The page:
As it’s been some time since we got back from Devoxx Poland 2017, so it’s about time to sum up our impressions after the biggest Java conference in Poland.
During three days thousands of Devoxxians from 20 different countries attended various presentations of about 140 speakers to get inspired and learn but also to hack and network.
Our Team had the honour to welcome the great number of them at our booth. We really enjoyed and appreciate all of the talks we had. We met interesting people and got inspired.
We hope to inspire some of them too, especially to get to know Kotlin and Scala better.
We would like to thank all of the visitors and presenters. Many thanks also to the organizers for great preparation, being there for us and keeping everything working.
Our developers had also the opportunity to join the presentations from about 100 of speakers. Find following their insights:
My overall impression of Devoxx 2017 is very positive. Lots of great talks from best speakers from IT world.
This year main topics of Devoxx were:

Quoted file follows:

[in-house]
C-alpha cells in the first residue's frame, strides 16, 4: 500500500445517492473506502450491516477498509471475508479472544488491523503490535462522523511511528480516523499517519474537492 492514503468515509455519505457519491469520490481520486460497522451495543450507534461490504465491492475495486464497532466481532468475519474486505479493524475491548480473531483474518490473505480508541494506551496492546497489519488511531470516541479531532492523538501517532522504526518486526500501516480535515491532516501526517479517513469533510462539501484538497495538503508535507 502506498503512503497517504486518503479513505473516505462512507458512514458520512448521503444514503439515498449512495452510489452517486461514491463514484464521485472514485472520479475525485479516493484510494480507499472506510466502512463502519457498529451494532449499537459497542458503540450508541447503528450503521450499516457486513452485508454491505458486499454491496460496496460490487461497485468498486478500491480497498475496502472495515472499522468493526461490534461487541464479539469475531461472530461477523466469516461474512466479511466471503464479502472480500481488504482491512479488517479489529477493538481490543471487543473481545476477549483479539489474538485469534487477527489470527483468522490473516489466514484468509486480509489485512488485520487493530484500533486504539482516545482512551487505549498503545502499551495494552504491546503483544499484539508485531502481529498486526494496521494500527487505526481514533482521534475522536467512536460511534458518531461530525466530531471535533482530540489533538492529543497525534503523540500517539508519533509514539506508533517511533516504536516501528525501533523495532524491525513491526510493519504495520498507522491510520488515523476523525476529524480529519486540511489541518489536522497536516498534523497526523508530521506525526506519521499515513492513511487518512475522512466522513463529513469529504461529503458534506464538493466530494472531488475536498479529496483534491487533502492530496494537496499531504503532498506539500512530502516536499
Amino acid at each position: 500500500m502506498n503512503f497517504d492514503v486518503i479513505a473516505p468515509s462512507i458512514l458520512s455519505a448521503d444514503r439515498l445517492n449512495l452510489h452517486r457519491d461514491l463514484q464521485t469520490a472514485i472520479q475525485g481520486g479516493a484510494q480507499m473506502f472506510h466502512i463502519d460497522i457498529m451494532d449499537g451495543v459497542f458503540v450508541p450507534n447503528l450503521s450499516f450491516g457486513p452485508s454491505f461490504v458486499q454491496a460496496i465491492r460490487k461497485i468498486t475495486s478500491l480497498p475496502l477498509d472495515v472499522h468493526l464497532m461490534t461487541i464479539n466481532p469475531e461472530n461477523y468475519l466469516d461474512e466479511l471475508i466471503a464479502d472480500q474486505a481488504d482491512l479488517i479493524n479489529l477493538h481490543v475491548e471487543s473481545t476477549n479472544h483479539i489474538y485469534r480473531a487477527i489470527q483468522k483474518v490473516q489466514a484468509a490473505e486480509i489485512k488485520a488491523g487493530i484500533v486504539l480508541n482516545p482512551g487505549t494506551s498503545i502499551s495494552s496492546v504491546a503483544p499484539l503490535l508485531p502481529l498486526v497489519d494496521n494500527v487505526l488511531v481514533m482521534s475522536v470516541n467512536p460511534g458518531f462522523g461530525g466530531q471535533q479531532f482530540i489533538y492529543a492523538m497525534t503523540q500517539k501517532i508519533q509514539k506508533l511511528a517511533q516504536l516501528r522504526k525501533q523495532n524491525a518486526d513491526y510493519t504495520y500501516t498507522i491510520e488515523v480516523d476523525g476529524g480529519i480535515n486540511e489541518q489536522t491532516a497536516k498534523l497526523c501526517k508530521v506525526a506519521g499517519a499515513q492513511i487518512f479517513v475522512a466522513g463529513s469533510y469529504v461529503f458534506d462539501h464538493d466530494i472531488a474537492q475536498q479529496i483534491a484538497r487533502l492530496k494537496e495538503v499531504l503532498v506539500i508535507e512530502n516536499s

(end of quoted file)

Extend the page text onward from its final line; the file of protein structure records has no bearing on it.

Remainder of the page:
I’ve liked the variety of topics and it was often hard to decide which presentation to choose because there was six presentations tracks !
On Devoxx 2017 were many different kind of talks. We could listen about Spring, from its creators, or about Lego trains controlled from a web api.
There were also a talk about using neural networks to teach drones to fly autonomously.
So the IT world is not only serious code, big frameworks and critical bugs, but there is also place for fun and play using your knowledge.
Devoxx 2017 has been, as always, very diverse subject-wise.
For me personally this year was mostly about performance and code clarity.
Thanks to Doug Hawkins from Azul Systems we were able to peek at the inner workings of Hotspot (Java’s most popular VM) and understand (or at least try to 😉 ) the performance pitfalls we may encounter in our “it-looks-pretty-optimized-to-me” code.
Jarek Ratajski has shown a pretty compelling alternative to writing magical, undebuggable, annotation-ridden code of Spring and JavaEE – just use plain old (well, not that old in the JVM world) Java 8 and it’s higher order functions.
In a later talk he presented how to combine that with an asynchronous web server library called Ratpack, to massively reduce the amount of time your CPU is doing nothing and, in result, gain a lot of performance.